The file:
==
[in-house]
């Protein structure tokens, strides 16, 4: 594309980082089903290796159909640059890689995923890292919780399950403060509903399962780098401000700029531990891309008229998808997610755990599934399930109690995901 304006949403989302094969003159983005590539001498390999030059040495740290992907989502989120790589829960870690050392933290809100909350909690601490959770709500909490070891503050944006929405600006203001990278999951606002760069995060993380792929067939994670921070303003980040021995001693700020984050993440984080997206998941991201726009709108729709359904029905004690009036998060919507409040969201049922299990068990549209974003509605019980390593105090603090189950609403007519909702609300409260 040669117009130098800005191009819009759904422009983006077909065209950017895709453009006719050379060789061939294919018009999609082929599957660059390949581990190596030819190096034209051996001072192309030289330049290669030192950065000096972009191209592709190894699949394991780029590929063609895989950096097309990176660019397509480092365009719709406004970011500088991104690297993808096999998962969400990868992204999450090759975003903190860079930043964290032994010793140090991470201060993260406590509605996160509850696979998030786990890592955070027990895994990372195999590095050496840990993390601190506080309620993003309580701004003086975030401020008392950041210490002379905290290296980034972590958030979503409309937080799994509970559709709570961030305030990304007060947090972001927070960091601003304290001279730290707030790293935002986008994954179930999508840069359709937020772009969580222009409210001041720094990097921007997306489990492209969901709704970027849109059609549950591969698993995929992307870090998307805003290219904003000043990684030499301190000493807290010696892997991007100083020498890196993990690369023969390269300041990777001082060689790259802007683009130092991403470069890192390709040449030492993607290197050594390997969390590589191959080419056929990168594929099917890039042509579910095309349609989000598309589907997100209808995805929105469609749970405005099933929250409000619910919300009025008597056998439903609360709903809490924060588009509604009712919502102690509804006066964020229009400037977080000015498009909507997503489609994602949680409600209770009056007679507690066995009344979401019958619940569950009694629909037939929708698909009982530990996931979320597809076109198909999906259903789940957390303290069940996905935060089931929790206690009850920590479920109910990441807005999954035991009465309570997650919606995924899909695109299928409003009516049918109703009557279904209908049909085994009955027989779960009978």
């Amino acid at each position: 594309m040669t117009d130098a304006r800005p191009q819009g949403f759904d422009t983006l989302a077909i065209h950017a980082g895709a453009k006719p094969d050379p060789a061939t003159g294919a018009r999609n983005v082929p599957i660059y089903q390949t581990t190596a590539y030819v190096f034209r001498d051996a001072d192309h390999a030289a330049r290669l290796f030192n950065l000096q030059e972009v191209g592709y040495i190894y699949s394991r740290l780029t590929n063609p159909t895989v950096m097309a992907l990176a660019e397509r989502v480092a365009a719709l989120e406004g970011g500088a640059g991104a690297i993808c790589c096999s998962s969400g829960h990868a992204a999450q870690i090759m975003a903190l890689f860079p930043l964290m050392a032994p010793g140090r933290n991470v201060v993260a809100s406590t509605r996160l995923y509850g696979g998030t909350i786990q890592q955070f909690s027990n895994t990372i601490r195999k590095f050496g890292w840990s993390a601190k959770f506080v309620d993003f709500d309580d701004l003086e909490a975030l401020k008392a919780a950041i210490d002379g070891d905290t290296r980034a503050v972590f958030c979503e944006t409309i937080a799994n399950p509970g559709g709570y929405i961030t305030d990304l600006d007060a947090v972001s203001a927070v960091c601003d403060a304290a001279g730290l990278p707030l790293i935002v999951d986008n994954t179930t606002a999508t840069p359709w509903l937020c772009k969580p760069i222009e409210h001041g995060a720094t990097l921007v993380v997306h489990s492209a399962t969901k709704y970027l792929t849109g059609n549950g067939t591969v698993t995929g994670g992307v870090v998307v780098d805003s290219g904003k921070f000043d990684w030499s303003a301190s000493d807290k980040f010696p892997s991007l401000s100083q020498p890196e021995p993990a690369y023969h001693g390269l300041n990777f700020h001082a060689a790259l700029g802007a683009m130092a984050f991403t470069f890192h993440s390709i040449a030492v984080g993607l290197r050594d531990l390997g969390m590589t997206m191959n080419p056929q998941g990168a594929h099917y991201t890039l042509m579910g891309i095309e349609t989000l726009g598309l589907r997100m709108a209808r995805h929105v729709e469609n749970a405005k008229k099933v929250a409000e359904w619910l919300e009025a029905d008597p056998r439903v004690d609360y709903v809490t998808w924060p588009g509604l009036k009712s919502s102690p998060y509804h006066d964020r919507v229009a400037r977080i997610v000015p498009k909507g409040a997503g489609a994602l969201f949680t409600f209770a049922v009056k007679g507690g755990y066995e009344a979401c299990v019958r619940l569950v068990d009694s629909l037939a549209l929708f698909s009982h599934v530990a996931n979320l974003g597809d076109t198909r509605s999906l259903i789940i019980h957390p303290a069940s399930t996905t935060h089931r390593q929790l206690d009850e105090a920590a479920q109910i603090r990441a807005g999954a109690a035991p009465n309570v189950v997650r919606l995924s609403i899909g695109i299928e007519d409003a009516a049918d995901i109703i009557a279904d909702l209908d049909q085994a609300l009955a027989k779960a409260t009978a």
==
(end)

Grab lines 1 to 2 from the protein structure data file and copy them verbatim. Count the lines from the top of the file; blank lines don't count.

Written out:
[in-house]
């Protein structure tokens, strides 16, 4: 594309980082089903290796159909640059890689995923890292919780399950403060509903399962780098401000700029531990891309008229998808997610755990599934399930109690995901 304006949403989302094969003159983005590539001498390999030059040495740290992907989502989120790589829960870690050392933290809100909350909690601490959770709500909490070891503050944006929405600006203001990278999951606002760069995060993380792929067939994670921070303003980040021995001693700020984050993440984080997206998941991201726009709108729709359904029905004690009036998060919507409040969201049922299990068990549209974003509605019980390593105090603090189950609403007519909702609300409260 040669117009130098800005191009819009759904422009983006077909065209950017895709453009006719050379060789061939294919018009999609082929599957660059390949581990190596030819190096034209051996001072192309030289330049290669030192950065000096972009191209592709190894699949394991780029590929063609895989950096097309990176660019397509480092365009719709406004970011500088991104690297993808096999998962969400990868992204999450090759975003903190860079930043964290032994010793140090991470201060993260406590509605996160509850696979998030786990890592955070027990895994990372195999590095050496840990993390601190506080309620993003309580701004003086975030401020008392950041210490002379905290290296980034972590958030979503409309937080799994509970559709709570961030305030990304007060947090972001927070960091601003304290001279730290707030790293935002986008994954179930999508840069359709937020772009969580222009409210001041720094990097921007997306489990492209969901709704970027849109059609549950591969698993995929992307870090998307805003290219904003000043990684030499301190000493807290010696892997991007100083020498890196993990690369023969390269300041990777001082060689790259802007683009130092991403470069890192390709040449030492993607290197050594390997969390590589191959080419056929990168594929099917890039042509579910095309349609989000598309589907997100209808995805929105469609749970405005099933929250409000619910919300009025008597056998439903609360709903809490924060588009509604009712919502102690509804006066964020229009400037977080000015498009909507997503489609994602949680409600209770009056007679507690066995009344979401019958619940569950009694629909037939929708698909009982530990996931979320597809076109198909999906259903789940957390303290069940996905935060089931929790206690009850920590479920109910990441807005999954035991009465309570997650919606995924899909695109299928409003009516049918109703009557279904209908049909085994009955027989779960009978």